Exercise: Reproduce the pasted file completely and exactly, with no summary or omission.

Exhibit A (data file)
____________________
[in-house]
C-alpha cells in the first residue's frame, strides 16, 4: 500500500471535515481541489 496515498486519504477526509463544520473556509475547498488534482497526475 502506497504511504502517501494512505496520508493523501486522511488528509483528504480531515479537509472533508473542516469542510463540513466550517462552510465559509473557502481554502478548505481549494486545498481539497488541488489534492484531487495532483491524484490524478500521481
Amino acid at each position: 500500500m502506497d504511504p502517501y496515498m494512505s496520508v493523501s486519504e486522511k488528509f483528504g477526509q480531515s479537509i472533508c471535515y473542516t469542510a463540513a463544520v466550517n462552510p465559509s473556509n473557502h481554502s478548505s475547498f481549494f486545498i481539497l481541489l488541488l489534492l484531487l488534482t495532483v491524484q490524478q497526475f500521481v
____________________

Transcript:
[in-house]
C-alpha cells in the first residue's frame, strides 16, 4: 500500500471535515481541489 496515498486519504477526509463544520473556509475547498488534482497526475 502506497504511504502517501494512505496520508493523501486522511488528509483528504480531515479537509472533508473542516469542510463540513466550517462552510465559509473557502481554502478548505481549494486545498481539497488541488489534492484531487495532483491524484490524478500521481
Amino acid at each position: 500500500m502506497d504511504p502517501y496515498m494512505s496520508v493523501s486519504e486522511k488528509f483528504g477526509q480531515s479537509i472533508c471535515y473542516t469542510a463540513a463544520v466550517n462552510p465559509s473556509n473557502h481554502s478548505s475547498f481549494f486545498i481539497l481541489l488541488l489534492l484531487l488534482t495532483v491524484q490524478q497526475f500521481v